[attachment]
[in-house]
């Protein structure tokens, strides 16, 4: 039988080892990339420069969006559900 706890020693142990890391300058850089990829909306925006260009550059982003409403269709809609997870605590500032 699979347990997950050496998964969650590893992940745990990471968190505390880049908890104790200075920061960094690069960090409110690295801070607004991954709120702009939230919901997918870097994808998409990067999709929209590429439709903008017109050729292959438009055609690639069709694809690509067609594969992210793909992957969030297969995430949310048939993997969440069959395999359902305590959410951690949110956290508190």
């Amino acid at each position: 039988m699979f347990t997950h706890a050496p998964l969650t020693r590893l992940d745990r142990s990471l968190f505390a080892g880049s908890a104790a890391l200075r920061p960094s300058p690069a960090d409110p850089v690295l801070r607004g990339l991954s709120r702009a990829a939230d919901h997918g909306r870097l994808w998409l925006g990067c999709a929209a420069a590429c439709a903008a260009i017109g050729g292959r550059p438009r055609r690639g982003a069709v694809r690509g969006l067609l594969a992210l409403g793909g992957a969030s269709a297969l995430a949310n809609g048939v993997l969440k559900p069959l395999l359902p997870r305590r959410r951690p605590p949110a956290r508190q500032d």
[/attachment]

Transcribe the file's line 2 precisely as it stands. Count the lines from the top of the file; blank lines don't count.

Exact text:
């Protein structure tokens, strides 16, 4: 039988080892990339420069969006559900 706890020693142990890391300058850089990829909306925006260009550059982003409403269709809609997870605590500032 699979347990997950050496998964969650590893992940745990990471968190505390880049908890104790200075920061960094690069960090409110690295801070607004991954709120702009939230919901997918870097994808998409990067999709929209590429439709903008017109050729292959438009055609690639069709694809690509067609594969992210793909992957969030297969995430949310048939993997969440069959395999359902305590959410951690949110956290508190």